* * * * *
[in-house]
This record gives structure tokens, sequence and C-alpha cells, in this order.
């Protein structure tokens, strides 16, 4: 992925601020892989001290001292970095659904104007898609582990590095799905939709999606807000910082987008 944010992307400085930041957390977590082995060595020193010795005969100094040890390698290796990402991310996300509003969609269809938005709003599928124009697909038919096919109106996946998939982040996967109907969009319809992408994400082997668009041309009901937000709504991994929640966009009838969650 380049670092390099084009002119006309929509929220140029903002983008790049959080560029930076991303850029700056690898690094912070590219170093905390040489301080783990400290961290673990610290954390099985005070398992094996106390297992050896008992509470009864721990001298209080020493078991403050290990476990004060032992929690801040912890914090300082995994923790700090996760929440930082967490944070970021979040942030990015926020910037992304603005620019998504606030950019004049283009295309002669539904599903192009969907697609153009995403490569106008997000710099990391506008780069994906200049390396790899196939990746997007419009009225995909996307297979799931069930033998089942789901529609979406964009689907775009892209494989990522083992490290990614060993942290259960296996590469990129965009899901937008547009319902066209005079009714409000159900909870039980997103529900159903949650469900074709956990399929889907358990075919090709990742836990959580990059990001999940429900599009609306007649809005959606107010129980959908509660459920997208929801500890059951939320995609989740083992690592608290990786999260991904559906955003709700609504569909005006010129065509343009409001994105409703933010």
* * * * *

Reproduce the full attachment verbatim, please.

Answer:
[in-house]
This record gives structure tokens, sequence and C-alpha cells, in this order.
């Protein structure tokens, strides 16, 4: 992925601020892989001290001292970095659904104007898609582990590095799905939709999606807000910082987008 944010992307400085930041957390977590082995060595020193010795005969100094040890390698290796990402991310996300509003969609269809938005709003599928124009697909038919096919109106996946998939982040996967109907969009319809992408994400082997668009041309009901937000709504991994929640966009009838969650 380049670092390099084009002119006309929509929220140029903002983008790049959080560029930076991303850029700056690898690094912070590219170093905390040489301080783990400290961290673990610290954390099985005070398992094996106390297992050896008992509470009864721990001298209080020493078991403050290990476990004060032992929690801040912890914090300082995994923790700090996760929440930082967490944070970021979040942030990015926020910037992304603005620019998504606030950019004049283009295309002669539904599903192009969907697609153009995403490569106008997000710099990391506008780069994906200049390396790899196939990746997007419009009225995909996307297979799931069930033998089942789901529609979406964009689907775009892209494989990522083992490290990614060993942290259960296996590469990129965009899901937008547009319902066209005079009714409000159900909870039980997103529900159903949650469900074709956990399929889907358990075919090709990742836990959580990059990001999940429900599009609306007649809005959606107010129980959908509660459920997208929801500890059951939320995609989740083992690592608290990786999260991904559906955003709700609504569909005006010129065509343009409001994105409703933010």